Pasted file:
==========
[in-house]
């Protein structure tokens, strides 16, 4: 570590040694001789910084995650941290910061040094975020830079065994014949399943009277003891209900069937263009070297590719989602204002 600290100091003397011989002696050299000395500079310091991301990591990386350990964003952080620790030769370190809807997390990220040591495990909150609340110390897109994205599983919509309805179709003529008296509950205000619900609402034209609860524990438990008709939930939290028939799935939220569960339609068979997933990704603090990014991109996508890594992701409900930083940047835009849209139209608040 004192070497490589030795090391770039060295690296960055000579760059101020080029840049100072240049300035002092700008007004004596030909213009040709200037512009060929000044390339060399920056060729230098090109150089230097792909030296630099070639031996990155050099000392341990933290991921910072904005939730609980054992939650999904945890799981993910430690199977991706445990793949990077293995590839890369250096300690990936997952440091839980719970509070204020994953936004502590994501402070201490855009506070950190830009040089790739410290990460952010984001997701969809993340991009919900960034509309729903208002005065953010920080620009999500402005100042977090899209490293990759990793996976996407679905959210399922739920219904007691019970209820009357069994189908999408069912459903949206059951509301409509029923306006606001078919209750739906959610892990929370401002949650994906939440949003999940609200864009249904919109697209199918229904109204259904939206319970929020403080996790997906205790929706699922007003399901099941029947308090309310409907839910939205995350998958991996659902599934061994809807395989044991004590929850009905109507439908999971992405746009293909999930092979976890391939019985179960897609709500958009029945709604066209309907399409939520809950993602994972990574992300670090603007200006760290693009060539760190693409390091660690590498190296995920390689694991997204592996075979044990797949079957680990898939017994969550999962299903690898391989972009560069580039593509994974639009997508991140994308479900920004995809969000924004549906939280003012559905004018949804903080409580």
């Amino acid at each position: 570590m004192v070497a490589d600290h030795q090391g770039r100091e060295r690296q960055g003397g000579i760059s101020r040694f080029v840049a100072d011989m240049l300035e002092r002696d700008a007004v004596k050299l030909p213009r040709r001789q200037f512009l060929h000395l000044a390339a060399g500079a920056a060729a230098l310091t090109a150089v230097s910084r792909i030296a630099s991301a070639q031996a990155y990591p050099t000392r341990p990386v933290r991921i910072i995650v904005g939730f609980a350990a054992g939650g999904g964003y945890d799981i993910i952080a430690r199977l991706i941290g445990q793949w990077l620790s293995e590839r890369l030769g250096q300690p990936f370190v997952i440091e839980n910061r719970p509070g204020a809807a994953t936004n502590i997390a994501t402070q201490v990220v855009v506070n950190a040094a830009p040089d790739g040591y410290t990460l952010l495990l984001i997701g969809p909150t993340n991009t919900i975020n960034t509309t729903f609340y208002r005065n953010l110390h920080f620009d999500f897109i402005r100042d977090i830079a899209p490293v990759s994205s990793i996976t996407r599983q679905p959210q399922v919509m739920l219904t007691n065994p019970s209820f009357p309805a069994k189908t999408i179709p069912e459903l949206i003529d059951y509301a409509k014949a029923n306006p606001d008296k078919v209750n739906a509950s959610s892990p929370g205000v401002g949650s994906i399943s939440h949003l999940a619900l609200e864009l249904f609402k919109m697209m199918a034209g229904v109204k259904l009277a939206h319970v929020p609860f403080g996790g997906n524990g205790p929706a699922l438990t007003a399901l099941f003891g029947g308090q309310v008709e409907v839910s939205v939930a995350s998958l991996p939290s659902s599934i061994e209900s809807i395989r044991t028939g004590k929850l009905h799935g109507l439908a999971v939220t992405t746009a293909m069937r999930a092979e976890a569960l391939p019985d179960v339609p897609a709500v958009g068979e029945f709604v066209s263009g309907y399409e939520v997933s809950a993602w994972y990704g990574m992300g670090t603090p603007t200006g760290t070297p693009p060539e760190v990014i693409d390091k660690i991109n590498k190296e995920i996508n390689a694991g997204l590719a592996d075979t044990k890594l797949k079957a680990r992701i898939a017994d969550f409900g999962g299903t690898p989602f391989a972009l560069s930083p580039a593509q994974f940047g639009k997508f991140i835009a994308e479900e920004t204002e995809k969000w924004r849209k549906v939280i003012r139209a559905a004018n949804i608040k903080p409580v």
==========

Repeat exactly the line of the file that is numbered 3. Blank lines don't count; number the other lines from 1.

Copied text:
């Amino acid at each position: 570590m004192v070497a490589d600290h030795q090391g770039r100091e060295r690296q960055g003397g000579i760059s101020r040694f080029v840049a100072d011989m240049l300035e002092r002696d700008a007004v004596k050299l030909p213009r040709r001789q200037f512009l060929h000395l000044a390339a060399g500079a920056a060729a230098l310091t090109a150089v230097s910084r792909i030296a630099s991301a070639q031996a990155y990591p050099t000392r341990p990386v933290r991921i910072i995650v904005g939730f609980a350990a054992g939650g999904g964003y945890d799981i993910i952080a430690r199977l991706i941290g445990q793949w990077l620790s293995e590839r890369l030769g250096q300690p990936f370190v997952i440091e839980n910061r719970p509070g204020a809807a994953t936004n502590i997390a994501t402070q201490v990220v855009v506070n950190a040094a830009p040089d790739g040591y410290t990460l952010l495990l984001i997701g969809p909150t993340n991009t919900i975020n960034t509309t729903f609340y208002r005065n953010l110390h920080f620009d999500f897109i402005r100042d977090i830079a899209p490293v990759s994205s990793i996976t996407r599983q679905p959210q399922v919509m739920l219904t007691n065994p019970s209820f009357p309805a069994k189908t999408i179709p069912e459903l949206i003529d059951y509301a409509k014949a029923n306006p606001d008296k078919v209750n739906a509950s959610s892990p929370g205000v401002g949650s994906i399943s939440h949003l999940a619900l609200e864009l249904f609402k919109m697209m199918a034209g229904v109204k259904l009277a939206h319970v929020p609860f403080g996790g997906n524990g205790p929706a699922l438990t007003a399901l099941f003891g029947g308090q309310v008709e409907v839910s939205v939930a995350s998958l991996p939290s659902s599934i061994e209900s809807i395989r044991t028939g004590k929850l009905h799935g109507l439908a999971v939220t992405t746009a293909m069937r999930a092979e976890a569960l391939p019985d179960v339609p897609a709500v958009g068979e029945f709604v066209s263009g309907y399409e939520v997933s809950a993602w994972y990704g990574m992300g670090t603090p603007t200006g760290t070297p693009p060539e760190v990014i693409d390091k660690i991109n590498k190296e995920i996508n390689a694991g997204l590719a592996d075979t044990k890594l797949k079957a680990r992701i898939a017994d969550f409900g999962g299903t690898p989602f391989a972009l560069s930083p580039a593509q994974f940047g639009k997508f991140i835009a994308e479900e920004t204002e995809k969000w924004r849209k549906v939280i003012r139209a559905a004018n949804i608040k903080p409580v």